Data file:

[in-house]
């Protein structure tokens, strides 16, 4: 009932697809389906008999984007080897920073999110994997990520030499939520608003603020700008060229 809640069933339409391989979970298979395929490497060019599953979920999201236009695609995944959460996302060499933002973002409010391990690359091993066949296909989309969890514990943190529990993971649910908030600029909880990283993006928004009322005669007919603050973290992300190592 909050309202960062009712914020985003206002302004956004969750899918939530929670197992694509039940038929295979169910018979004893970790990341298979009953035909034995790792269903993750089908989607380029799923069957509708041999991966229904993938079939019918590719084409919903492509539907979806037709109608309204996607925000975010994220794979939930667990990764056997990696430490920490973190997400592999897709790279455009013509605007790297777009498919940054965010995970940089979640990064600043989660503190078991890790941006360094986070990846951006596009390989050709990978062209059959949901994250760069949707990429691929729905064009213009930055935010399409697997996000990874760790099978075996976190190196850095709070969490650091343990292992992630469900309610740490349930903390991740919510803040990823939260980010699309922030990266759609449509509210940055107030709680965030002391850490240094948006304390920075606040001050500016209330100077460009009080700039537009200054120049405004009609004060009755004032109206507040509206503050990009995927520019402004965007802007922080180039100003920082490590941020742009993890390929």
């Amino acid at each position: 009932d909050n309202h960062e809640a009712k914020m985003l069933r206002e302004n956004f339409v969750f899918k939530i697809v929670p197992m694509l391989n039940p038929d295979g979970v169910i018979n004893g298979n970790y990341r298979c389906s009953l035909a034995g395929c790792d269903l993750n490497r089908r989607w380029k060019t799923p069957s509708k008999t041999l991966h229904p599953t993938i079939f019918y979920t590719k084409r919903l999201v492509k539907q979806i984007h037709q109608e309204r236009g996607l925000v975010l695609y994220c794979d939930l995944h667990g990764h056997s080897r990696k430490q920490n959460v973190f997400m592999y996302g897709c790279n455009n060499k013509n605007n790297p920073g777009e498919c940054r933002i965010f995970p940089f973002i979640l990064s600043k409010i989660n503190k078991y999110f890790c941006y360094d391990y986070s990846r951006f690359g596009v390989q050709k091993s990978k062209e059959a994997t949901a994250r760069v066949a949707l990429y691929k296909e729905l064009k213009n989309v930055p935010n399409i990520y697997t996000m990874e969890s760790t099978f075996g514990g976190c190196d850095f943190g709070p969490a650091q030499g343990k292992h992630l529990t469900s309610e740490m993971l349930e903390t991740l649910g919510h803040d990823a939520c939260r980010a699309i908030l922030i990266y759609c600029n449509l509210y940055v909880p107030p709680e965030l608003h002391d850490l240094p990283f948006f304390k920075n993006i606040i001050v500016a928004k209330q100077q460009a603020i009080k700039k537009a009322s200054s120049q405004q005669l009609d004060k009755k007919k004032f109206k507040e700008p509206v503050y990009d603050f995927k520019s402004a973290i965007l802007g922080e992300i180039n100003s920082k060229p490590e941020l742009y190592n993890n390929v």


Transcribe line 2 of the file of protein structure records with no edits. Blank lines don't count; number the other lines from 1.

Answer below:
């Protein structure tokens, strides 16, 4: 009932697809389906008999984007080897920073999110994997990520030499939520608003603020700008060229 809640069933339409391989979970298979395929490497060019599953979920999201236009695609995944959460996302060499933002973002409010391990690359091993066949296909989309969890514990943190529990993971649910908030600029909880990283993006928004009322005669007919603050973290992300190592 909050309202960062009712914020985003206002302004956004969750899918939530929670197992694509039940038929295979169910018979004893970790990341298979009953035909034995790792269903993750089908989607380029799923069957509708041999991966229904993938079939019918590719084409919903492509539907979806037709109608309204996607925000975010994220794979939930667990990764056997990696430490920490973190997400592999897709790279455009013509605007790297777009498919940054965010995970940089979640990064600043989660503190078991890790941006360094986070990846951006596009390989050709990978062209059959949901994250760069949707990429691929729905064009213009930055935010399409697997996000990874760790099978075996976190190196850095709070969490650091343990292992992630469900309610740490349930903390991740919510803040990823939260980010699309922030990266759609449509509210940055107030709680965030002391850490240094948006304390920075606040001050500016209330100077460009009080700039537009200054120049405004009609004060009755004032109206507040509206503050990009995927520019402004965007802007922080180039100003920082490590941020742009993890390929």